Sunday, August 26, 2012

Summer Reading II, 2012: On Reading Mom's Novel

What can I say about being able to read the novel one's Mother wrote back in the 1940's? It was quite an experience.

I knew she wrote this novel, titled Shades of Yellow (referring to people of mixed-race ancestry). We ran across it (the typewritten manuscript) together while working in a closet many years ago.  I always said I would read it - someday.  Of course we know that someday can often take a long time coming.  Mom died in 2002 and I still hadn't gotten around to reading it.

But I hadn't forgotten it, and still vowed to read it - again, someday.  Well, last year after an aborted attempt at slogging through Julia Quinn's Mr Cavendish, I Presume, I figured the time was finally getting right, so I VOWED to read it THIS summer. I finally finished it last night. It really is a treasure to have this manuscript (it wasn't published) that she indeed wrote.  It's quite a window into the time (takes place in 1942) and the mores of her and her close contemporaries back then.

The most positive aspect of the writing is that Mom did know how to move the story along; I felt as though I were marching through it, not slogging through it as I tried with the aforementioned aborted reading.  She also can get you with the characters. It's also a very Christian novel I think it's a positive here).  Many characters are always prayng, and the main family members are definitely Episcopalians!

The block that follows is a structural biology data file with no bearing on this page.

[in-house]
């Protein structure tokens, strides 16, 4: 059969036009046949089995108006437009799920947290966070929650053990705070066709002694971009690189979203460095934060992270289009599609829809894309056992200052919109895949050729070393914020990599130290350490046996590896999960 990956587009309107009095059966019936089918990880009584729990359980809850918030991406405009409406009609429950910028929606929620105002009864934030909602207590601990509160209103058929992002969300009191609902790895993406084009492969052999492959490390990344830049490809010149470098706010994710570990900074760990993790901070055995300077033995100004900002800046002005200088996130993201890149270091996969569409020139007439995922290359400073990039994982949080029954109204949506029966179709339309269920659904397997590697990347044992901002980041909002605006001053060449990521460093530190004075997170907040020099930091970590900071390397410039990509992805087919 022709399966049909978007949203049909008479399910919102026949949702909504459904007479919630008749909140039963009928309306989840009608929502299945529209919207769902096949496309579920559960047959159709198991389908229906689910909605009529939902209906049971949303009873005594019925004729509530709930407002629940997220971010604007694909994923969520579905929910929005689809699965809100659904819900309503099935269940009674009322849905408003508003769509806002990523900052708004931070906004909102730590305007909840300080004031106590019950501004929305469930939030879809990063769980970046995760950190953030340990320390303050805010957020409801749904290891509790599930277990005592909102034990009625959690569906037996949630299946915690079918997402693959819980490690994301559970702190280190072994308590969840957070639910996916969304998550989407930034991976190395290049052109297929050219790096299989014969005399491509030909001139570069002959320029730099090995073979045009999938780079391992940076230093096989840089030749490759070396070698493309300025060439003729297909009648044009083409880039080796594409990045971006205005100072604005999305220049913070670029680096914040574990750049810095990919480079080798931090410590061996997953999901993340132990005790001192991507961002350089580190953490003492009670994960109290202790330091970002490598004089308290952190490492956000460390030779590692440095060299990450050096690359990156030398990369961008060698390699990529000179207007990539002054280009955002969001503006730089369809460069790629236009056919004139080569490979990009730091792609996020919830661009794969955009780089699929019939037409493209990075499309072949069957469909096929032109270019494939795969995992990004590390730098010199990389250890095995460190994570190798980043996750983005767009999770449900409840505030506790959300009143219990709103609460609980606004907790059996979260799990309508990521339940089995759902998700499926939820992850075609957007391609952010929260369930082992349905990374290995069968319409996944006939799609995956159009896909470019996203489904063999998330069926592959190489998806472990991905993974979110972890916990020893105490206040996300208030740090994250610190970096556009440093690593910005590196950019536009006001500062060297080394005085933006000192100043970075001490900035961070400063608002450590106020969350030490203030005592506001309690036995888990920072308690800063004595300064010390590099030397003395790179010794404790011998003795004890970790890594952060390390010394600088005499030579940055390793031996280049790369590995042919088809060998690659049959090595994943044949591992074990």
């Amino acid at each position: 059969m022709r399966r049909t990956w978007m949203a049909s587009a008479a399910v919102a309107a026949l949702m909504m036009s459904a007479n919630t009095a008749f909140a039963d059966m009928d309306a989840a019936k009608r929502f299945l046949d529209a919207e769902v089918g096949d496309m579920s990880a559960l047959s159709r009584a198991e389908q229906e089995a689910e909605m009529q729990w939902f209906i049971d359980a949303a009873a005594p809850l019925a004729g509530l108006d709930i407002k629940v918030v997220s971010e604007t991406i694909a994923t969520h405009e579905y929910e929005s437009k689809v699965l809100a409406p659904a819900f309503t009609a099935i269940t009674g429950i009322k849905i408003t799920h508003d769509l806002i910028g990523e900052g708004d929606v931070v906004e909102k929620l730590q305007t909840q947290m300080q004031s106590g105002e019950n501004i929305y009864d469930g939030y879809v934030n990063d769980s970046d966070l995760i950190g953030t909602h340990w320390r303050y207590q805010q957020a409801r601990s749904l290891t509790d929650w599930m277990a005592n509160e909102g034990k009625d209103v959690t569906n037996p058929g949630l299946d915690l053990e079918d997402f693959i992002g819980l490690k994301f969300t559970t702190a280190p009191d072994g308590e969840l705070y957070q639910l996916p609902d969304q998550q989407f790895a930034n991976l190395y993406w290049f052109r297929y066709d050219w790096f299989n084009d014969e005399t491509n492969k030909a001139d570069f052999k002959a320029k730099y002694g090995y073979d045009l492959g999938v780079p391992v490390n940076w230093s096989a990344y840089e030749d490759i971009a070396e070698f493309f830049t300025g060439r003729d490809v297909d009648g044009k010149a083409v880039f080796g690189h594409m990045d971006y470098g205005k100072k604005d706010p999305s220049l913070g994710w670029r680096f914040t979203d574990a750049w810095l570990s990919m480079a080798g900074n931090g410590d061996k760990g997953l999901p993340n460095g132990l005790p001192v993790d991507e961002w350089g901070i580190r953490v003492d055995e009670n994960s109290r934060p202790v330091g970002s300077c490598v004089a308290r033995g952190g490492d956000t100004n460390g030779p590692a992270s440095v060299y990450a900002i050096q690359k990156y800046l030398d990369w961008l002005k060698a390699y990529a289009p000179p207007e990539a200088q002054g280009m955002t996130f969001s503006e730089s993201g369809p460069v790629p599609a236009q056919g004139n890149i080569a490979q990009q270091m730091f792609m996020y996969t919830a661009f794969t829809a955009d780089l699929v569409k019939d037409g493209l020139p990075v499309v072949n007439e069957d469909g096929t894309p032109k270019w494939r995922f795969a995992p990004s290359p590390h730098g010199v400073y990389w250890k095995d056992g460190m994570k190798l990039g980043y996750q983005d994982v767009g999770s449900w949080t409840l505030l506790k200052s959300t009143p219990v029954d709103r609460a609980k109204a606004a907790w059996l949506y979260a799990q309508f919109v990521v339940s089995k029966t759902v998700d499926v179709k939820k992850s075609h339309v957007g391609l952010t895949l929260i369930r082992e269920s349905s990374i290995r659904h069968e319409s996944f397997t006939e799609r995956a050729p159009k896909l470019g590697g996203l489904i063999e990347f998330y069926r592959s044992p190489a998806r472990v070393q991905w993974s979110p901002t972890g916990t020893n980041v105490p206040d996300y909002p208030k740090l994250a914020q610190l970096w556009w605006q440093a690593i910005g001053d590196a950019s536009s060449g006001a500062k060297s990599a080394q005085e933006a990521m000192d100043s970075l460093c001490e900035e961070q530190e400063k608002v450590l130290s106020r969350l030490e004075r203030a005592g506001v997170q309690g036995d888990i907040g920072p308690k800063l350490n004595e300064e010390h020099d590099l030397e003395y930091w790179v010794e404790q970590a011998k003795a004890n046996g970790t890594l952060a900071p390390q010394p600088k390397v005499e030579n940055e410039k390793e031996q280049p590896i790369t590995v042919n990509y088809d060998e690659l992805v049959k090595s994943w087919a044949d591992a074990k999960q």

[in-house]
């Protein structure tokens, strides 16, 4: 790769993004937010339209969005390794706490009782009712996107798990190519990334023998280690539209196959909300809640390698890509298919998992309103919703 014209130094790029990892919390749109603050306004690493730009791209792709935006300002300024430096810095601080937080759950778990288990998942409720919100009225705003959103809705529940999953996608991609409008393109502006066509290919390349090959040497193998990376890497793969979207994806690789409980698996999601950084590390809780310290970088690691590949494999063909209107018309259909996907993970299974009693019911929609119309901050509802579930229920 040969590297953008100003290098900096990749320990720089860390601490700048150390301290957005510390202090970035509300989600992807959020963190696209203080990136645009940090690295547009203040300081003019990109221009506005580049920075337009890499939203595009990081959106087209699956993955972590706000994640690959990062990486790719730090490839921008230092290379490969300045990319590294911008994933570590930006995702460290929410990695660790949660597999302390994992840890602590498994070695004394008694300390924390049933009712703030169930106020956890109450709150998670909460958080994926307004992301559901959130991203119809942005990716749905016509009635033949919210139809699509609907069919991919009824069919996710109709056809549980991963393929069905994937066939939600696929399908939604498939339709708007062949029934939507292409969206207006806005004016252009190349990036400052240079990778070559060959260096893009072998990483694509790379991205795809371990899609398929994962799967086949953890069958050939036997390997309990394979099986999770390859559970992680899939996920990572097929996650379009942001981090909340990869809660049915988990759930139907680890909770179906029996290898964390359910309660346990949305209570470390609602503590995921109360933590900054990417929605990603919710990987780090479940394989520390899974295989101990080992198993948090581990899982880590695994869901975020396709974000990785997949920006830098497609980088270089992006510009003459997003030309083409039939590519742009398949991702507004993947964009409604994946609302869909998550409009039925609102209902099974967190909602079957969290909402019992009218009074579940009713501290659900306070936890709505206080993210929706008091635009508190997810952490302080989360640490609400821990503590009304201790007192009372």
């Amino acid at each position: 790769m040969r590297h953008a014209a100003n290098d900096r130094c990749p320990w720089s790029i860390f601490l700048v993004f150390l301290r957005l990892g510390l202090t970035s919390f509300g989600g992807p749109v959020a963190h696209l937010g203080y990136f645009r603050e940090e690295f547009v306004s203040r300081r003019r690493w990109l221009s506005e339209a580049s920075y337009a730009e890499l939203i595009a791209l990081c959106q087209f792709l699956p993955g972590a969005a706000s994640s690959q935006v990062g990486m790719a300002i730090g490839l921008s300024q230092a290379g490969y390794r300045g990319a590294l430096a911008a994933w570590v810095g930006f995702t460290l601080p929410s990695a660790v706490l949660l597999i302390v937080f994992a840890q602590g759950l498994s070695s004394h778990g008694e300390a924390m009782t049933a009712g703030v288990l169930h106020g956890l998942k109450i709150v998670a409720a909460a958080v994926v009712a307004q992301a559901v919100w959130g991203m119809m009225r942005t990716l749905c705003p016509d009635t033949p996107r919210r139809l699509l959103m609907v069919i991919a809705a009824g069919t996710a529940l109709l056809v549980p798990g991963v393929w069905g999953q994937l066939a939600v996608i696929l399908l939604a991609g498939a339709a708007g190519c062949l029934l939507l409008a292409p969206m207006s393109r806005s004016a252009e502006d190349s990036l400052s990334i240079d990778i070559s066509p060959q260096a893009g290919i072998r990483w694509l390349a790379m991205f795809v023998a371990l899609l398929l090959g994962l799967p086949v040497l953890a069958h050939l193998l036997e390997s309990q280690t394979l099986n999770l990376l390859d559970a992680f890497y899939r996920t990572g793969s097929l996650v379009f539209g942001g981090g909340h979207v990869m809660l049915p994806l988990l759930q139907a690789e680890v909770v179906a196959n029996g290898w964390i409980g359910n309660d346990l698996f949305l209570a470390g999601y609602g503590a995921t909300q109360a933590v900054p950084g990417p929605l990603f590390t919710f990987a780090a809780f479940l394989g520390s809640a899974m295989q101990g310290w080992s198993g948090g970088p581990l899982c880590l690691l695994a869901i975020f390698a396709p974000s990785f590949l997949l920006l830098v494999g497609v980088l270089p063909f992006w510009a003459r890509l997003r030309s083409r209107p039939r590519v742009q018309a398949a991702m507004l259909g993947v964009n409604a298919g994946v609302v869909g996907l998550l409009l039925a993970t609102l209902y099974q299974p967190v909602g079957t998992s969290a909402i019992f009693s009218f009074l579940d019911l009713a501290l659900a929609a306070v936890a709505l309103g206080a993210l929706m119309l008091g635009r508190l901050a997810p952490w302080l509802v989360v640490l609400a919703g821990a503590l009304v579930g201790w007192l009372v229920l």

The two negative aspects: I didn't care for most of the male characters; I found them a blt condescending or something.  Kinda surprising for her, as Mom was surely no shrinking violet. Anyway, that made me glad she chose Dad. And there was a plot development I definitely DID NOT CARE FOR - one of the characters gets killed in a car crash.  I don't know, but the older I get, the less I like plot developments like that (well, whodunits excluded, I guess); i. e., I haven't watched Castle since they decided they would kill off a steady character (turned out to be the captain).

Her writing could also be a bit preachy at times.  But I think a good editor or mentor could guide her through rewriting a bit to make it stronger.  She already seems to know how to do a good story which is something I don't know if anyone can be "taught".

All in all, I am glad I finally read it, but maybe it's better waited.  I may have really taken her to task on that one plot development!  The fact that she actually did such a project, got it on paper is a cool thing as so many potential authors never finish that novel.  Well, she did and good for her!

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